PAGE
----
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    Content by Mika Satomi and Hannah Perner-Wilson
    E-Textile Tailor Shop by KOBAKANT
    The following institutions have funded our research and supported our work:

    From 2013-2015 Mika is a guest professor at the eLab at Kunsthochschule Berlin-Weissensee

    From July - December 2013 Hannah was a researcher at the UdK's Design Research Lab

    From 2010-2012 Mika was a guest researcher in the Smart Textiles Design Lab at The Swedish School of Textiles

    From 2009 - 2011 Hannah was a graduate student in the MIT Media Lab's High-Low Tech research group led by Leah Buechley


    In 2009 Hannah and Mika were both research fellows at the Distance Lab


    Between 2003 - 2009 Hannah and Mika were both students at Interface Cultures
    We support the Open Source Hardware movement. All our own designs published on this website are released under the Free Cultural Works definition
    Wireless

    Xbee dongle

    To communicate with xbee from your computer, you need to make serial or USB/serial connection between your computer and Xbee.
    There are some Xbee-USB dongles you can buy, such as XBee Explorer USB from Sparkfun or USB-XBEE-DONGLE-CARRIER from New Micros.
    Also, here is a nice site that shows how to make your own USB-Xbee dongle (I think you still need to buy their PCB though) 

    From Left: Sparkfun Xbee breakout board, 2mm-2.5mm pin connected with ribbon cable, USB dongle from New Micros, XBee Explorer USB from Sparkfun

    I usually use USB dongle from New Micros, but if I do not have one, or for some reason if I need quick and cheap solution, I use arduino Diecimila. (Arduino Diecimila has 3.3v output already, so it makes it easier. You can use 3.3v regulator and use other kind of Arduino too.)
     
    To use Arduino as USB dongle, take off the ATmega168 chip from the socket. This way nothing is communicating with TX RX port to your USB connection.
    Now, connect your Xbee to breadboard. The tricky thing is that Xbee’s pins are 2mm header and normal breadboard or Arduino has 2.5mm spacing sockets. It simply does not fit! (This is quite disappointing when you finally decide to try out Xbee at night and notice that you can not even connect to a breadboard..)
    So, unless you want to directly solder to the Xbee pins, you need 2 of 2mm 10pin sockets and 2.5mm 10pin headders to make a pin size converter. You can find various products which do this such as Breakout Board for XBee Module,I usually use simple hand made converter, which is 2mm socket connected to 2.5mm socket connected with ribbon cable (see pic above).
    After you get your Xbee connected to breadboard, make the Xbee pins connection to Arduino as following.

    And it should look like this somehow…

    Now you can connect the USB cable on from Arduino to your computer, and it should see it as USB-serial port. (do not forget to check if the power jumper on Arduino is on USB side)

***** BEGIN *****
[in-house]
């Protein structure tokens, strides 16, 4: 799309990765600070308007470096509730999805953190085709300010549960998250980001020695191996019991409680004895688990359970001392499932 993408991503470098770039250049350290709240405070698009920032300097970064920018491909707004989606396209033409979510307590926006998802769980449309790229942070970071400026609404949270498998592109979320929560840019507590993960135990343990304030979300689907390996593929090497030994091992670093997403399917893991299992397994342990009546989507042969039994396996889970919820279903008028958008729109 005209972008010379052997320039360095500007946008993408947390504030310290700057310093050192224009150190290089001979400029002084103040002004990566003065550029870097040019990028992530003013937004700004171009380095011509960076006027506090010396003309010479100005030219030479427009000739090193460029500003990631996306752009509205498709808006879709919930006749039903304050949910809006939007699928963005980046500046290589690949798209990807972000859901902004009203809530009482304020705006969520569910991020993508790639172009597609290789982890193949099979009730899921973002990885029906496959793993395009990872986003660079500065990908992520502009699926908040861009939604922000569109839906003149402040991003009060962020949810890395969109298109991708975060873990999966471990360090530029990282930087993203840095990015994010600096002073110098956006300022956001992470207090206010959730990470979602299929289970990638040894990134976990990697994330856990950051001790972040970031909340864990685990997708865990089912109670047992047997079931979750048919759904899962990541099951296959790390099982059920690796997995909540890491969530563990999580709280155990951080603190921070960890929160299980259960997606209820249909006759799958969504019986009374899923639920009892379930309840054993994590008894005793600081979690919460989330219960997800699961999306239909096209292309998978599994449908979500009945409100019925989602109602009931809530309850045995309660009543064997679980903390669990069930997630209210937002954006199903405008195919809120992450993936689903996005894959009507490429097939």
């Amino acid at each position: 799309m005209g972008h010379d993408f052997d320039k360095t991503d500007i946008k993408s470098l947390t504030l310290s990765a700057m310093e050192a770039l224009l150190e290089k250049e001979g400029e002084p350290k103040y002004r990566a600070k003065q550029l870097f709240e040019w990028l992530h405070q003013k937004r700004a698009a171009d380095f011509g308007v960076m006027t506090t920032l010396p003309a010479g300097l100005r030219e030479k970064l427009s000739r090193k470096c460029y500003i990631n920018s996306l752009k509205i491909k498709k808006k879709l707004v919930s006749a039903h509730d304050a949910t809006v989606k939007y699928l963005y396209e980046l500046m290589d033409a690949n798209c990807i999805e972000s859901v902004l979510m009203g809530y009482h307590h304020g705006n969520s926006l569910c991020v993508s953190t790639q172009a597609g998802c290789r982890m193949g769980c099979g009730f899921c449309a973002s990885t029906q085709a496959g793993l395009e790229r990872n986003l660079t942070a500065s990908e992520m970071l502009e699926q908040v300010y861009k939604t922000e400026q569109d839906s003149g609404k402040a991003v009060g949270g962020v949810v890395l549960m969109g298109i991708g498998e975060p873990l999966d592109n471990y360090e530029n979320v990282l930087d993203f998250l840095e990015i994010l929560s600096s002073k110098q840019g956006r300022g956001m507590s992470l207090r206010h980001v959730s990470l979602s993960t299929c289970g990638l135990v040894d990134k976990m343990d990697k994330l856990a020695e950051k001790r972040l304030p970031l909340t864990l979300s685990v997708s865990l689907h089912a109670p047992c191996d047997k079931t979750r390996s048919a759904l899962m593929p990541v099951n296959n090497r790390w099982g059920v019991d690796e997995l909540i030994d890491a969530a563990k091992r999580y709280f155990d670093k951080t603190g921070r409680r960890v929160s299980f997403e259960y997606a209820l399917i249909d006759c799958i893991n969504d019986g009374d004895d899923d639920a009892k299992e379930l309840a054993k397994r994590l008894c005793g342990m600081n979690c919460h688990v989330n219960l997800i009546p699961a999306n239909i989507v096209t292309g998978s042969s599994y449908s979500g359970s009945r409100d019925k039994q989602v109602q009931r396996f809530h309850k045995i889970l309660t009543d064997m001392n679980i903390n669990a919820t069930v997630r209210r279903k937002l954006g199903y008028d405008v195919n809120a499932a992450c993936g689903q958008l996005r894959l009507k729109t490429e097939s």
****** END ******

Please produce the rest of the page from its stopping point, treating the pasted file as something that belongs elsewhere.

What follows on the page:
6 Comments so far

    1. Wagner Sartori Junior on September 5th, 2011

      If you connect arduino TX/RX directly to XBee DIN/DOUT, it’s possible that you burn your xbee because of 5V line level on arduino.

      XBee datasheet says that it’s NOT 5v tolerant so you HAVE to convert the logic to 3.3v.

      You can use sparkfun’s logic level converter or using 2 x 10k resistors to make a voltage divider on TX->DIN line. You don’t need to convert DOUT->RX because arduino will understando 3.3v logic on USART.

    2. […] such as XBee Explorer USB from Sparkfun or USB-XBEE-DONGLE-CARRIER from New Micros. (Reference: http://www.kobakant.at/DIY/?p=204) […]

    3. Roadieflip on May 17th, 2012

      Instead of removing the chip from the board and risking the possibility of bending the pins, put a jumper wire from reset to ground. This will send the chip into reset and basically disable it (turning it into a serial adapter).

      Just a little trick I picked up while learning about attiny85 and BlinkM’s.

    4. Roadieflip on May 17th, 2012

      And instead of a logic level converter, you can use resistors in a voltage divider to drop the levels down to 3.3V. (Saves on waiting for the postman and uses components you should already have in your parts box)

    5. » Voodoo Bear Process on November 26th, 2012

      […] to make the bear wireless using the XBee, but unfortunately were unsuccessful. We tried using this site, which was helpful, along with the Wireless Communication chapter of the book Making things Talk, […]

    6. […] to the rescue, we found out that you don’t really need any of those boards if you already have an Arduino […]

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